General surgical complications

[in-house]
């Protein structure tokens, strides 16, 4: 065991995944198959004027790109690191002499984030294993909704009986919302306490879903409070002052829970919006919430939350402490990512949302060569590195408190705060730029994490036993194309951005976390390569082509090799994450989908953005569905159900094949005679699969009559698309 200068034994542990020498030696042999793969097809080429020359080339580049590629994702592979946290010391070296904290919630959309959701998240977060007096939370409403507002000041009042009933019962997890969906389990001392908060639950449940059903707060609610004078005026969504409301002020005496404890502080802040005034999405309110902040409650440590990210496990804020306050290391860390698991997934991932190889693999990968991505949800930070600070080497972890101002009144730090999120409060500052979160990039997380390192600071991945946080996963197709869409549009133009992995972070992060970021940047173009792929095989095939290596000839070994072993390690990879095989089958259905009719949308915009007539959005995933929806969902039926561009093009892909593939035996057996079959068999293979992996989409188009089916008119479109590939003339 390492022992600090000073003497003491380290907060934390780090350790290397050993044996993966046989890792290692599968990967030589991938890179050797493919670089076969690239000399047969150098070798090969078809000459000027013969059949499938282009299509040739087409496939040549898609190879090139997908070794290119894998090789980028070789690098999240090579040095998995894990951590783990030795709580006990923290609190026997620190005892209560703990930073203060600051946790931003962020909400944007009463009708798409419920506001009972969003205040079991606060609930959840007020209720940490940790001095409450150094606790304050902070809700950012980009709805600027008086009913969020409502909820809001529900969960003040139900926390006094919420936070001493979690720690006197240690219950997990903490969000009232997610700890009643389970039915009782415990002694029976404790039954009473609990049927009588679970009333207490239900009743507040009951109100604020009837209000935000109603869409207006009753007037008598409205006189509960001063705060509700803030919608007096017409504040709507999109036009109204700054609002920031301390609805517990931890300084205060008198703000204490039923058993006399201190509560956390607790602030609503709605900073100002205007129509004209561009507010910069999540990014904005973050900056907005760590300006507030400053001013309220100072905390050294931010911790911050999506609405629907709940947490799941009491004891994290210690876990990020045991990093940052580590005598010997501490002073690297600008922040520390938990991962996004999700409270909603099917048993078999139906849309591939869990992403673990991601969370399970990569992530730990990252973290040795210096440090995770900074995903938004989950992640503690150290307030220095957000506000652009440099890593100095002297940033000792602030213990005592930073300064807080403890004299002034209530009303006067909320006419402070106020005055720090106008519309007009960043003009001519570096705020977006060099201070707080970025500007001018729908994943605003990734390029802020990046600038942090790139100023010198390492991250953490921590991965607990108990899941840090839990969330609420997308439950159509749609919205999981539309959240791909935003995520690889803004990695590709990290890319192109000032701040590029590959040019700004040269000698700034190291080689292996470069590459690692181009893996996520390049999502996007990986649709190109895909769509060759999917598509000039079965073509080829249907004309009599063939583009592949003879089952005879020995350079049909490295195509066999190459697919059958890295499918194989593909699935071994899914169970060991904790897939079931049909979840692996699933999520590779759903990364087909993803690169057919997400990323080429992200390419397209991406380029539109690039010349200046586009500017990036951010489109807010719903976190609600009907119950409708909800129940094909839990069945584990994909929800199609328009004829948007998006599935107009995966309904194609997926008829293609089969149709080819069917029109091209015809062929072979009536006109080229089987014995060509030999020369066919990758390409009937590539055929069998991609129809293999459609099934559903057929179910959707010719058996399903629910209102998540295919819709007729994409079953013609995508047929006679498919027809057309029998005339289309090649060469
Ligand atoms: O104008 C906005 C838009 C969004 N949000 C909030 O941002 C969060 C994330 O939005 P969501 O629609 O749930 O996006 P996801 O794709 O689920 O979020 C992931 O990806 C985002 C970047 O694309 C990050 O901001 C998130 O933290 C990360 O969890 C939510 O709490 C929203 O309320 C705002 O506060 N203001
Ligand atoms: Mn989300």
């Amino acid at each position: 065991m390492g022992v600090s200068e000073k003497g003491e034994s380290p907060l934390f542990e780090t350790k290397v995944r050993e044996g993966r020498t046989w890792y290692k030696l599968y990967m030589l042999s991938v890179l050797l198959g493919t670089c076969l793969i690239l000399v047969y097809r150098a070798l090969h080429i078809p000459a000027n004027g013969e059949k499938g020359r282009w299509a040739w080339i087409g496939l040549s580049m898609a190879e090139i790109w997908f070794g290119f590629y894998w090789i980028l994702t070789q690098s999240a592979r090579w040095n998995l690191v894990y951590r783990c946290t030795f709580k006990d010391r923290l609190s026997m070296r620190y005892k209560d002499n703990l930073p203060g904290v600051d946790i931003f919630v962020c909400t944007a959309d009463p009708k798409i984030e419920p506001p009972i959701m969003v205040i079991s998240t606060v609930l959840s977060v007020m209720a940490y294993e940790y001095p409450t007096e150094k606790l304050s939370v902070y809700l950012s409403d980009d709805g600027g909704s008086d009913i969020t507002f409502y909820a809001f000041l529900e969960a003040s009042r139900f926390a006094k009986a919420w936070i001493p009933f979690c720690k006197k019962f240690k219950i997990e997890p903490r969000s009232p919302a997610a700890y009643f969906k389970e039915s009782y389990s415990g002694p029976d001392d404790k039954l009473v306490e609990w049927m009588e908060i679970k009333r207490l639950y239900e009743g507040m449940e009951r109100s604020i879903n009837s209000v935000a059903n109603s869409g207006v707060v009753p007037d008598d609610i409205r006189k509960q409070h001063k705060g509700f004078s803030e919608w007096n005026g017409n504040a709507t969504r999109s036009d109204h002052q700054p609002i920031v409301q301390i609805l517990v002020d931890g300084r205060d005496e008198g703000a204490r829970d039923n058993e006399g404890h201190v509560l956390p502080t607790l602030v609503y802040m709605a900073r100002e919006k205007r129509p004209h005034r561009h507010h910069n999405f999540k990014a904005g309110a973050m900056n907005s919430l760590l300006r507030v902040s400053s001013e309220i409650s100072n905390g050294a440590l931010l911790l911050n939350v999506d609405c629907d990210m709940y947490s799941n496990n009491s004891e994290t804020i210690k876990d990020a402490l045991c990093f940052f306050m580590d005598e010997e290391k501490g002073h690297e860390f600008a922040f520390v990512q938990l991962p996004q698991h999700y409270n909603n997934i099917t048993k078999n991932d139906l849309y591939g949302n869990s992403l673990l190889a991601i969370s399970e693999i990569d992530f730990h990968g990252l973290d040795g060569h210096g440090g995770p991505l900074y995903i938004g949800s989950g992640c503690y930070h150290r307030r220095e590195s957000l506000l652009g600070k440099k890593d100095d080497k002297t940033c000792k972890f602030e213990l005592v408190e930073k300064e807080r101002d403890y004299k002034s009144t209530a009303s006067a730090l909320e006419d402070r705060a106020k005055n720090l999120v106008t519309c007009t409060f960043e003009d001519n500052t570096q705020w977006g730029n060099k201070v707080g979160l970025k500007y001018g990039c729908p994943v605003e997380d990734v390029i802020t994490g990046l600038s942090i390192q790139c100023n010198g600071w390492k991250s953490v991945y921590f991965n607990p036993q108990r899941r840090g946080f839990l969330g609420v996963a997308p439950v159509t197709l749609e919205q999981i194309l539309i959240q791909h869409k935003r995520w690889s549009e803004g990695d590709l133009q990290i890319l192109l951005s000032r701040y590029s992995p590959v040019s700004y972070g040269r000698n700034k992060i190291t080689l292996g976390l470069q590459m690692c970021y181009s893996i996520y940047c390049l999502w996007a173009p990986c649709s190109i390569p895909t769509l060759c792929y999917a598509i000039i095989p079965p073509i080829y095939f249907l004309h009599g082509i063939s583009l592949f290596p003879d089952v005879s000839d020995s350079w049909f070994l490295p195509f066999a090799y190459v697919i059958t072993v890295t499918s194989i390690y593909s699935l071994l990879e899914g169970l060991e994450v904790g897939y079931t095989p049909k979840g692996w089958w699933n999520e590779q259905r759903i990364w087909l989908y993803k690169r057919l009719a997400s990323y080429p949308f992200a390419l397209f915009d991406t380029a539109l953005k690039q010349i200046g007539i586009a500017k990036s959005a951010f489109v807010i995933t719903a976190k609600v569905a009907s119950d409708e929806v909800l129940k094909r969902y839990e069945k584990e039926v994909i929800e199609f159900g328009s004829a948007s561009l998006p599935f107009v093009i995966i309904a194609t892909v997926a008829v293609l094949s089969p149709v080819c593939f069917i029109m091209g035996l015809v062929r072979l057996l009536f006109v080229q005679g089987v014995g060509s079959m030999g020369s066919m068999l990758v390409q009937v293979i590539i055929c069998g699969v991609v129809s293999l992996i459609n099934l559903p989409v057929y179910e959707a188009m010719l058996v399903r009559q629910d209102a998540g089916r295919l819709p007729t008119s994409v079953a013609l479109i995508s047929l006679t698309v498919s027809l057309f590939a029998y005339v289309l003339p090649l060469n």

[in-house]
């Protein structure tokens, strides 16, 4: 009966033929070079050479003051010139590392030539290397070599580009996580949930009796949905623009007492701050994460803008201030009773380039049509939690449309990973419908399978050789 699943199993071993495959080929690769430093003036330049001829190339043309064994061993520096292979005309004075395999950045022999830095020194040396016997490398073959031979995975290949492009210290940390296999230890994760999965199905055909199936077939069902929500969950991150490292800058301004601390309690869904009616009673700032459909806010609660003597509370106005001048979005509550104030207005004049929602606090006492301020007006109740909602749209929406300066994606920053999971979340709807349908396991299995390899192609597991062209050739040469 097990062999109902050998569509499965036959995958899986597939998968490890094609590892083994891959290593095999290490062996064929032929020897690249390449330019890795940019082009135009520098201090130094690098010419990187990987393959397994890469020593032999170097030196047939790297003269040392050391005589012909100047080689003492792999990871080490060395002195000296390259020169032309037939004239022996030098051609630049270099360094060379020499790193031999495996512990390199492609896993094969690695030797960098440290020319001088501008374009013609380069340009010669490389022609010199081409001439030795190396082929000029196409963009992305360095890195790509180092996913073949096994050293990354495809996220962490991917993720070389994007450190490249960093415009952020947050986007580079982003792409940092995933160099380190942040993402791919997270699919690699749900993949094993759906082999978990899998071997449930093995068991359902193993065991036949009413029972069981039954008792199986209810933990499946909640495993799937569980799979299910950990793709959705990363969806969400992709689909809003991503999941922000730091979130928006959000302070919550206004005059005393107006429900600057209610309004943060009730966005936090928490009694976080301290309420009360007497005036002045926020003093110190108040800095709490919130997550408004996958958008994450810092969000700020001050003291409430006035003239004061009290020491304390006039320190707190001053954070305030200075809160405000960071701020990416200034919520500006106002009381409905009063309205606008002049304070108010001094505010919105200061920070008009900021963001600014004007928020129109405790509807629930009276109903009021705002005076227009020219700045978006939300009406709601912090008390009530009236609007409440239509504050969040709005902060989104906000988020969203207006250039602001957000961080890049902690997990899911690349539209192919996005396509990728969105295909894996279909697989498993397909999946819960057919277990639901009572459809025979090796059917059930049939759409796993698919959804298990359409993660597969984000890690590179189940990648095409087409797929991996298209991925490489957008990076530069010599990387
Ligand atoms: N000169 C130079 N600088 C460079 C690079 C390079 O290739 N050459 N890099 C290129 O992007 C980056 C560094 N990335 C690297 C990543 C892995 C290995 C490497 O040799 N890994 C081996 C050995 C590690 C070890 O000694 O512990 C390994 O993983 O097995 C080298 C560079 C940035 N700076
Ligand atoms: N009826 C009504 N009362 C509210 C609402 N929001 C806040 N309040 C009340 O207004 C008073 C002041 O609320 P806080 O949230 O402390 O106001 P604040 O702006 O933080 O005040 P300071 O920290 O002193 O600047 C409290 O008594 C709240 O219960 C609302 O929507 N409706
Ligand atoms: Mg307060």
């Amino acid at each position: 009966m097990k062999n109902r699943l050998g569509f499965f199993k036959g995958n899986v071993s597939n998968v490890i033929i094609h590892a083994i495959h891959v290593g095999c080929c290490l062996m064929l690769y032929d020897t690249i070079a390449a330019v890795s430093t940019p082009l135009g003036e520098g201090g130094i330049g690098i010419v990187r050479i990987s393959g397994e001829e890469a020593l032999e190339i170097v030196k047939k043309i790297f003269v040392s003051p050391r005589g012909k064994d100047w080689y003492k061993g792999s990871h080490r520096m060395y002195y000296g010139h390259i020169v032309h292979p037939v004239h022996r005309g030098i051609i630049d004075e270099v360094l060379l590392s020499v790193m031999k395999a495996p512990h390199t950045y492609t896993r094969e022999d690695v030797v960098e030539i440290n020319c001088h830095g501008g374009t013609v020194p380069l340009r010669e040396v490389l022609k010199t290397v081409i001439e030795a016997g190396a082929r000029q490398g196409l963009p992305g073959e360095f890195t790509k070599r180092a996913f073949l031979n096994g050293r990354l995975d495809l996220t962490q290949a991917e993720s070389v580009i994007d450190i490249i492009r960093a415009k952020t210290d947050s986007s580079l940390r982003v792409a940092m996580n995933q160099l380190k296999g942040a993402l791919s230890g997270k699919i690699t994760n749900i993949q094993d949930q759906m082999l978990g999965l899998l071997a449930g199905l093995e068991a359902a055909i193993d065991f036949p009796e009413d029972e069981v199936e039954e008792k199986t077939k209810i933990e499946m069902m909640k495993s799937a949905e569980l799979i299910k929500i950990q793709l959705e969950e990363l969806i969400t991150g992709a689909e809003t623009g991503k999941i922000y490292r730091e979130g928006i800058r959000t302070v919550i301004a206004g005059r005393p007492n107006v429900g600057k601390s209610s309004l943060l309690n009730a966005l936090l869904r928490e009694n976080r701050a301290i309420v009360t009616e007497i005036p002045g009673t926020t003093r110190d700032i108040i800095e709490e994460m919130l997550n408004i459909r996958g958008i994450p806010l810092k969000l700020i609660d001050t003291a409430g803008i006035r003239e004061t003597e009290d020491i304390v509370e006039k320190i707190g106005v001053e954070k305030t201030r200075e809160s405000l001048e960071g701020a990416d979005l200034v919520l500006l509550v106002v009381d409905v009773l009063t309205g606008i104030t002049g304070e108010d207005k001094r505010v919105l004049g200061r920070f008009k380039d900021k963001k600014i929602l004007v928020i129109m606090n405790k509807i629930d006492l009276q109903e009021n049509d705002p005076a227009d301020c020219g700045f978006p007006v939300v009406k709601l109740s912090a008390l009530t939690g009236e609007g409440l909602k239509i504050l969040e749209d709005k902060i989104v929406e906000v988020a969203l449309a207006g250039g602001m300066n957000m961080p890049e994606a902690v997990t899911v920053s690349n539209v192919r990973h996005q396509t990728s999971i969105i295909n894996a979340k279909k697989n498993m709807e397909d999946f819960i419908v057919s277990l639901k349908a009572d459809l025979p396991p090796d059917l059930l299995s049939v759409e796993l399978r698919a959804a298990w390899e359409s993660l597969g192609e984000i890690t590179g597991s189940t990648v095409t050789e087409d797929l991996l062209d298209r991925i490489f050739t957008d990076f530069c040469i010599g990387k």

The extracardiac complication rate following heart transplantation has been reported to be between 9.5 and 38 per cent. In one series abdominal complications after heart transplantation directly accounted for a 30-day mortality of nearly 10 per cent. Most of the extracardiac complications involve the abdomen and gastrointestinal tract and 4 to 20 per cent may require surgical intervention. The high incidence of surgical abdominal processes may be secondary to the use of immunosuppressive agents masking disease progression until relatively late. Common causes of general surgical intervention following heart transplantation include gastrointestinal bleeding, viscus perforation, pancreatitis, cholecystitis, and Clostridium difficile enterocolitis. The prevalence of these complications is far greater than in general cardiac surgical patients in part because of the added side-effects of immunosuppressive agents. Unexplained ileus or abdominal pain/tenderness, particularly with evidence of infection, mandates an aggressive work-up beginning with imaging studies of the abdomen.

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